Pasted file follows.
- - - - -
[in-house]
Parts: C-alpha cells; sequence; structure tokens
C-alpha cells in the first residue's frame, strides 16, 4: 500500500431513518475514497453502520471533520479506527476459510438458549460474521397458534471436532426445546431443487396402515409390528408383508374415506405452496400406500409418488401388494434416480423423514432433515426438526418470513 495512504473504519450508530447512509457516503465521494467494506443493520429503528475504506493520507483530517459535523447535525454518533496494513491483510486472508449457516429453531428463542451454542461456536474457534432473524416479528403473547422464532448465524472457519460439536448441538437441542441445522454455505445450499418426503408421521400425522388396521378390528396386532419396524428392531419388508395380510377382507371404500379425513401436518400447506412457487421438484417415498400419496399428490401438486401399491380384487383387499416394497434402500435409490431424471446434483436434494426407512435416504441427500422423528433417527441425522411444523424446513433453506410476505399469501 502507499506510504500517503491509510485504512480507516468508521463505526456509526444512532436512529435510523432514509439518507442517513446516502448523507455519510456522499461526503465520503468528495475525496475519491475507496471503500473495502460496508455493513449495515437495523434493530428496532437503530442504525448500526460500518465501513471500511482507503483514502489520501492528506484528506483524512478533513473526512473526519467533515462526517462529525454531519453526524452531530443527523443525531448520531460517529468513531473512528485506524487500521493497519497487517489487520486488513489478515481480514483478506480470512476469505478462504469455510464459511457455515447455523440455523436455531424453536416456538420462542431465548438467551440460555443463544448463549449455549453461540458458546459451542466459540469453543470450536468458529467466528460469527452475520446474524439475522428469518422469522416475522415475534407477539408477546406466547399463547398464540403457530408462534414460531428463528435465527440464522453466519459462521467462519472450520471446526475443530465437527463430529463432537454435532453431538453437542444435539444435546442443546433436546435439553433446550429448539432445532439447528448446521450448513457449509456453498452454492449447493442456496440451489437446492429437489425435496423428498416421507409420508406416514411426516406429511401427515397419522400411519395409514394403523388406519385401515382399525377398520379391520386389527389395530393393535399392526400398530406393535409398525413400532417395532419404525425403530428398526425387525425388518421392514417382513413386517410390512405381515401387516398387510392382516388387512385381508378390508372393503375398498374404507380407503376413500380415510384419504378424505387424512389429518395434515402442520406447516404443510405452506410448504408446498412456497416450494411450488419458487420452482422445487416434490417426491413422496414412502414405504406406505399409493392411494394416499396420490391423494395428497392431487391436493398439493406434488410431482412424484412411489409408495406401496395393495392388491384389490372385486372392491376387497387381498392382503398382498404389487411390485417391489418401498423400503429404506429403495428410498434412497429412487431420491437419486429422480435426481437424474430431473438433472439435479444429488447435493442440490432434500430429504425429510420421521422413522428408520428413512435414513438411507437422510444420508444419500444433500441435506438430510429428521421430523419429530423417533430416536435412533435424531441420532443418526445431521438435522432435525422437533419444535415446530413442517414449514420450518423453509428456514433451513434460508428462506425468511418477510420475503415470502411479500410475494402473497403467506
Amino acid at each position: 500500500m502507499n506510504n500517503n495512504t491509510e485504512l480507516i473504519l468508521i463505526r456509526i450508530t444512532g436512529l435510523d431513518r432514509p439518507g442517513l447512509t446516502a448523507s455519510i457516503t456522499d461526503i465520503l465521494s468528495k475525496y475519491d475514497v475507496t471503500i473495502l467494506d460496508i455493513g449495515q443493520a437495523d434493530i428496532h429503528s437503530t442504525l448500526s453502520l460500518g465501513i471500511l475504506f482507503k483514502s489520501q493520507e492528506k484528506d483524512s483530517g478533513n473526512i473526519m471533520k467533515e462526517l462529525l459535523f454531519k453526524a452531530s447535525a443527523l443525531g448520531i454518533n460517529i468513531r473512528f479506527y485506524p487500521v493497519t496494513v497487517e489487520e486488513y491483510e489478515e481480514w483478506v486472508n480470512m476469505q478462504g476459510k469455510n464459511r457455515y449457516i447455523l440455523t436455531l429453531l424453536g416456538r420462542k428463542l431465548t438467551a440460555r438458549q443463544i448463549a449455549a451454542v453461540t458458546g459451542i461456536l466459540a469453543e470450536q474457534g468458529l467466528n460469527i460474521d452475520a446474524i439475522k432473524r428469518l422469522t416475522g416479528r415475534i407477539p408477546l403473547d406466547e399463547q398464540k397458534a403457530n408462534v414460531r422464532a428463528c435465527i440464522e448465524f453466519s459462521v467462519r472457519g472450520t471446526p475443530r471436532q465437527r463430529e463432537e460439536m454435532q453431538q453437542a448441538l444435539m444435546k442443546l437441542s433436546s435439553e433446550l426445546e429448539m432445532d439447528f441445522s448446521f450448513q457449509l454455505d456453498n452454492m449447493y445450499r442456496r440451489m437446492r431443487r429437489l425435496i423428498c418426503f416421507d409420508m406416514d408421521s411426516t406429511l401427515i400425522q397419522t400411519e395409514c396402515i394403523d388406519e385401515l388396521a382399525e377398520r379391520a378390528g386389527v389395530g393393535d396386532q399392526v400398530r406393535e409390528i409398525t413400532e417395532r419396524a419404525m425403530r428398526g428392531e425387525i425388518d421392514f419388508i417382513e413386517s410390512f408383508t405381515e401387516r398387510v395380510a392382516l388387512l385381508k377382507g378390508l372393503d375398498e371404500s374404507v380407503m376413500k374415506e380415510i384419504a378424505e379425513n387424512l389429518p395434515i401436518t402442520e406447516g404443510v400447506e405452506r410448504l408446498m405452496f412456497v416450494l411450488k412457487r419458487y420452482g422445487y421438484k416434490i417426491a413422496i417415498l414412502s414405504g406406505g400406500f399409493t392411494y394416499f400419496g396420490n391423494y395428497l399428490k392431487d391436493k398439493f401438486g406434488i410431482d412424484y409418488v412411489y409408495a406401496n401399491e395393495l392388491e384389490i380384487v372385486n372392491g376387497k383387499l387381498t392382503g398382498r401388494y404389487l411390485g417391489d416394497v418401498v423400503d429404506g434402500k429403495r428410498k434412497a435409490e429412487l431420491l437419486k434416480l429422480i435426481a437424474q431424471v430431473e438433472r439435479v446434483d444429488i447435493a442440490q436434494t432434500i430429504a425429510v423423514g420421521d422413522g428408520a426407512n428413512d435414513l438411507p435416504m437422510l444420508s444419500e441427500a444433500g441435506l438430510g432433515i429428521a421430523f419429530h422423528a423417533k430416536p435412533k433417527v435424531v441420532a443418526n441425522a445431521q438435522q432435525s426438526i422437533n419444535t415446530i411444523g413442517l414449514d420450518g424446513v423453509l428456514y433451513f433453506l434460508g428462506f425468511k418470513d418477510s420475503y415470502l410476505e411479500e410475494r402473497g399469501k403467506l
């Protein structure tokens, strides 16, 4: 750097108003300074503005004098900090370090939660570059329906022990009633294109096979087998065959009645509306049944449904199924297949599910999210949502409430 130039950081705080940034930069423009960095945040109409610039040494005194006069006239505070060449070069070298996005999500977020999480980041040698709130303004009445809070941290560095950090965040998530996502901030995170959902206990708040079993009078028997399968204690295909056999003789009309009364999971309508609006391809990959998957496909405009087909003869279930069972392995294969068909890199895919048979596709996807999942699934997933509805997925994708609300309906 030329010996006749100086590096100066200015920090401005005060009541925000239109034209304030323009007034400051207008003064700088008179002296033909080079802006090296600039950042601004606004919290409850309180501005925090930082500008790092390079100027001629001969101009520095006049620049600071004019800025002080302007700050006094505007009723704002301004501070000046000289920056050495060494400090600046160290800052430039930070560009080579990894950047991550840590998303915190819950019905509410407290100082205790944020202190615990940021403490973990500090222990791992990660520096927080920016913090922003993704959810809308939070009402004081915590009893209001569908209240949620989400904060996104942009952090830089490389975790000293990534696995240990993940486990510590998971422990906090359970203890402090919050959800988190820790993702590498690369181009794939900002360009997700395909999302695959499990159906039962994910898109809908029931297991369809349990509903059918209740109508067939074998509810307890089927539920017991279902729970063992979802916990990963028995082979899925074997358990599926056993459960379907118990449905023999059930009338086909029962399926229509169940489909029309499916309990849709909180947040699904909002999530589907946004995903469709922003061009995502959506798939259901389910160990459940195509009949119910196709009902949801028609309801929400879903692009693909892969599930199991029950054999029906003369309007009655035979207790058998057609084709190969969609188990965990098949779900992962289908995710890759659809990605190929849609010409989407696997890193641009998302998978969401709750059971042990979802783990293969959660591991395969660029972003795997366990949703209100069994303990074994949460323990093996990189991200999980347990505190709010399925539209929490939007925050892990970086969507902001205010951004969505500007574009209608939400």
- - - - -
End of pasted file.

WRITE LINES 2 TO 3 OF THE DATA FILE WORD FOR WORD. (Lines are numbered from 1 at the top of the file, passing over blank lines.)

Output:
Parts: C-alpha cells; sequence; structure tokens
C-alpha cells in the first residue's frame, strides 16, 4: 500500500431513518475514497453502520471533520479506527476459510438458549460474521397458534471436532426445546431443487396402515409390528408383508374415506405452496400406500409418488401388494434416480423423514432433515426438526418470513 495512504473504519450508530447512509457516503465521494467494506443493520429503528475504506493520507483530517459535523447535525454518533496494513491483510486472508449457516429453531428463542451454542461456536474457534432473524416479528403473547422464532448465524472457519460439536448441538437441542441445522454455505445450499418426503408421521400425522388396521378390528396386532419396524428392531419388508395380510377382507371404500379425513401436518400447506412457487421438484417415498400419496399428490401438486401399491380384487383387499416394497434402500435409490431424471446434483436434494426407512435416504441427500422423528433417527441425522411444523424446513433453506410476505399469501 502507499506510504500517503491509510485504512480507516468508521463505526456509526444512532436512529435510523432514509439518507442517513446516502448523507455519510456522499461526503465520503468528495475525496475519491475507496471503500473495502460496508455493513449495515437495523434493530428496532437503530442504525448500526460500518465501513471500511482507503483514502489520501492528506484528506483524512478533513473526512473526519467533515462526517462529525454531519453526524452531530443527523443525531448520531460517529468513531473512528485506524487500521493497519497487517489487520486488513489478515481480514483478506480470512476469505478462504469455510464459511457455515447455523440455523436455531424453536416456538420462542431465548438467551440460555443463544448463549449455549453461540458458546459451542466459540469453543470450536468458529467466528460469527452475520446474524439475522428469518422469522416475522415475534407477539408477546406466547399463547398464540403457530408462534414460531428463528435465527440464522453466519459462521467462519472450520471446526475443530465437527463430529463432537454435532453431538453437542444435539444435546442443546433436546435439553433446550429448539432445532439447528448446521450448513457449509456453498452454492449447493442456496440451489437446492429437489425435496423428498416421507409420508406416514411426516406429511401427515397419522400411519395409514394403523388406519385401515382399525377398520379391520386389527389395530393393535399392526400398530406393535409398525413400532417395532419404525425403530428398526425387525425388518421392514417382513413386517410390512405381515401387516398387510392382516388387512385381508378390508372393503375398498374404507380407503376413500380415510384419504378424505387424512389429518395434515402442520406447516404443510405452506410448504408446498412456497416450494411450488419458487420452482422445487416434490417426491413422496414412502414405504406406505399409493392411494394416499396420490391423494395428497392431487391436493398439493406434488410431482412424484412411489409408495406401496395393495392388491384389490372385486372392491376387497387381498392382503398382498404389487411390485417391489418401498423400503429404506429403495428410498434412497429412487431420491437419486429422480435426481437424474430431473438433472439435479444429488447435493442440490432434500430429504425429510420421521422413522428408520428413512435414513438411507437422510444420508444419500444433500441435506438430510429428521421430523419429530423417533430416536435412533435424531441420532443418526445431521438435522432435525422437533419444535415446530413442517414449514420450518423453509428456514433451513434460508428462506425468511418477510420475503415470502411479500410475494402473497403467506